In mid-January, one of my friends posted on my Facebook wall:
Friend: I was watching that viral video of Jason Brown ice skating, and I had this sudden realization that your son is about to experience Olympic-level ice skating.
Me: He doesn’t even know what he’s in for. I am ridiculously excited.
Friend: It’s gonna be life-changing.
My friend was right — probably because if he lived closer and were 30 years younger, he and C.J. would be inseparable and a fierce force to be reckoned with.
I waited weeks for the Olympics to get underway and set the DVR to record. Over the weekend, Matt and I sat down with our sons to watch the games.
Chase loved the snowboarding and skiing events. C.J. only loved them when somebody crashed. Which is rude, but honest, I guess.
When figure skating came on, I watched C.J.
“Is this still the Olympics?” he asked confused. How could we have possibly gone from barreling down a mountain on a board to dancing gracefully on glimmering ice?
We were watching Meryl Davis and Charlie White compete for the U.S.
“Are they in love?” C.J. asked me.
“I have no idea.”
“If they kiss we’ll know for sure that they are in love,” he assured me. They never kissed. They must not be in love.
We watched Canada’s Kaetlyn Osmond perform.
“She’s really good,” I said when she was finished. Stating the obvious.
“Well, she’s 18, what do you expect?!” he said as he turned to give me an exasperated look. When he took his eyes off of the screen the judges delivered her results.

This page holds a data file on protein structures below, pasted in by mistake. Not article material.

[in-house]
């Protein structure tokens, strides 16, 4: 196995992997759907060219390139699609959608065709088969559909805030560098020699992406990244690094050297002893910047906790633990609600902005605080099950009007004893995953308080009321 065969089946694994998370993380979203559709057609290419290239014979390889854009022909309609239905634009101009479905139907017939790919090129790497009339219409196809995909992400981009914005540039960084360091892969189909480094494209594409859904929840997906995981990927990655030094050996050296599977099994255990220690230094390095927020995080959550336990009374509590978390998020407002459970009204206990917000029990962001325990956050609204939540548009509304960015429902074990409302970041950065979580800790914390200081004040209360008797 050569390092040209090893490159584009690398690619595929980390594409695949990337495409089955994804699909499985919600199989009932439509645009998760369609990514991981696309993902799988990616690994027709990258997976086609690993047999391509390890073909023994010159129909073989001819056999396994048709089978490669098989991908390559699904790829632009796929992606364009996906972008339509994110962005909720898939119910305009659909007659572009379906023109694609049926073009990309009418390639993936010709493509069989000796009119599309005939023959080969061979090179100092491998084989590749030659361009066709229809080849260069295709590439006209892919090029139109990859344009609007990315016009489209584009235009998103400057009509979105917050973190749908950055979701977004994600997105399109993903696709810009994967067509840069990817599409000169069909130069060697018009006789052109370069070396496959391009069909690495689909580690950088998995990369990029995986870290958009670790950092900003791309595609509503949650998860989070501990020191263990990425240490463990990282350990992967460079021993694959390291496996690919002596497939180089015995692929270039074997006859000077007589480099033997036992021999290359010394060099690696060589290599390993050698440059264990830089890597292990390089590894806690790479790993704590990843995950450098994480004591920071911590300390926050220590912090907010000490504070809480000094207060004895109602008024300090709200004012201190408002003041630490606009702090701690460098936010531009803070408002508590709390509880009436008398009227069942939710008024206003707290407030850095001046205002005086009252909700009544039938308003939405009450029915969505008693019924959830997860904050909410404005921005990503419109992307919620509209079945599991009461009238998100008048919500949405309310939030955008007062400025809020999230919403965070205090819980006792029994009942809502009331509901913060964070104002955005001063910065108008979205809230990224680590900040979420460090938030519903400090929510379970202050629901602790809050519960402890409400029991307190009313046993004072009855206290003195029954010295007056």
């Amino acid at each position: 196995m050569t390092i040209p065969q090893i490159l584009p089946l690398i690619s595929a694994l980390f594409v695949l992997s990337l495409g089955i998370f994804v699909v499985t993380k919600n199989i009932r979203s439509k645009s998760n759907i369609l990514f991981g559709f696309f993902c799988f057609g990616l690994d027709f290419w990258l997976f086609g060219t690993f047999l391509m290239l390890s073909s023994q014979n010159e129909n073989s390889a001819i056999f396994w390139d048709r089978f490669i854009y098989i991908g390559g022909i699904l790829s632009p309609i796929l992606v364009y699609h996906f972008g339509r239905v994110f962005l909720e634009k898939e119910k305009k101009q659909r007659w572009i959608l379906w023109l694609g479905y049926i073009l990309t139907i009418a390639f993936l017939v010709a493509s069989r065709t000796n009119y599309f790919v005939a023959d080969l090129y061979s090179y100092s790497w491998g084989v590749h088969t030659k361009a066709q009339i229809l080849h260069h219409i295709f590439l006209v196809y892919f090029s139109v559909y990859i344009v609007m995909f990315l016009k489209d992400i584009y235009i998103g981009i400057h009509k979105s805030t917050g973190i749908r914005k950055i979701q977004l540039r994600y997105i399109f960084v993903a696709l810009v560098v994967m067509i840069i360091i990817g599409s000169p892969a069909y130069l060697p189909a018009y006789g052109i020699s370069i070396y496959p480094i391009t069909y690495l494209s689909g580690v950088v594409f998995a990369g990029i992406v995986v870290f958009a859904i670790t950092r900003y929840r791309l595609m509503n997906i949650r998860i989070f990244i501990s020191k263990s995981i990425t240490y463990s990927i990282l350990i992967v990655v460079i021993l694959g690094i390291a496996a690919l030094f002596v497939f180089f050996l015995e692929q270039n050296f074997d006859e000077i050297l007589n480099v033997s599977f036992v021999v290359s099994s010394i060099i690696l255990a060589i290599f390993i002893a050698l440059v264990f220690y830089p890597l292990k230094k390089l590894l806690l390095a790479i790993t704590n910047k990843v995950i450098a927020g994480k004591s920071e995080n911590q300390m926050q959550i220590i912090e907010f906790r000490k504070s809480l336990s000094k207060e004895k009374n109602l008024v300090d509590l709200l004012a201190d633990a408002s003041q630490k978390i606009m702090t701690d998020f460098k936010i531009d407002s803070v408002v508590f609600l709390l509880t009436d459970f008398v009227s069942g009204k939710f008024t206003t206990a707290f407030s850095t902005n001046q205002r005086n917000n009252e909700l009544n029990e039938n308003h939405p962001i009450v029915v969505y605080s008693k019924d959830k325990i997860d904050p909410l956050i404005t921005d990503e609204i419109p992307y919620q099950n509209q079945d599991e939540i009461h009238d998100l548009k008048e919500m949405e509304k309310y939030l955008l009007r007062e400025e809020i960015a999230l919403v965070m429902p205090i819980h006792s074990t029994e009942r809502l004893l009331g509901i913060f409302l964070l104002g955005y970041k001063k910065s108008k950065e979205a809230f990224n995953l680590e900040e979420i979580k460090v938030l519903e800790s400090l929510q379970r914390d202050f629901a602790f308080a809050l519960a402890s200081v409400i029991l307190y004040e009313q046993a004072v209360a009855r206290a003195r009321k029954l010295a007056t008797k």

“Go back, go back, go back! I want to see her skirt and her score!”
I grabbed my laptop and pulled up the video of Jason Brown’s long program at the U.S. National Championships last month.
“Wait. A. Minute. I love his ponytail and glitter costume. I like his style,” C.J. exclaimed.
He watched the video, entranced for seven minutes and 22 seconds. At one point he was clapping as he watched.
“What are they throwing at him?!” he asked at the end.
“Cause they liked him so much.”
At night, while C.J. was in bed, I watched Jason Brown skate the same performance at the Olympics. It was perfect, except that he had a small fall. My heart broke, for Jason and my son.
The next night C.J. wanted to watch Jason Brown at the Olympics, so I turned it on. C.J. watched the television and I watched C.J.
“What? What was that?! What just happened? Was that part of the routine?” C.J asked not taking his eyes off of the screen.
“No, he fell. And, then he picked himself up and kept on going.
“Well, it’s okay, maybe nobody noticed. Yeah, maybe nobody noticed. Maybe everybody thought that was one of his fancy tricks,” C.J. said trying assure himself that everything was going to be okay.
It was time for Jason’s score. 153 point something.
“Well that’s good. Anything over 100 is really good because 100 is a lot.” C.J.’s hand was on his chest in relief. We know nothing about figure skating scoring, but Jason was smiling and seemed happy so we were too.
My friend Nerdy Apple sent us a video of Jason Brown skating at the Olympics with fart noises strategically overlaid. Farting Figure Skating. I tried to show it to only Chase, but Chase was laughing so loudly that nosey C.J. came running downstairs inquiring about what was so funny.
“Show him, show him, you’ve got to show him!” Chase said through a crying, pee-your-pants laughter.
I showed C.J.
“Is that for real? Was he farting the whole time?” he asked very seriously.
“No, it’s a joke. He wasn’t farting.”
It took a minute for him to accept it and get over the shock. Then he smiled.
“Play it again,” he said.
I did and he laughed too. A fart joke aficionado, C.J. now loves Jason Brown even more.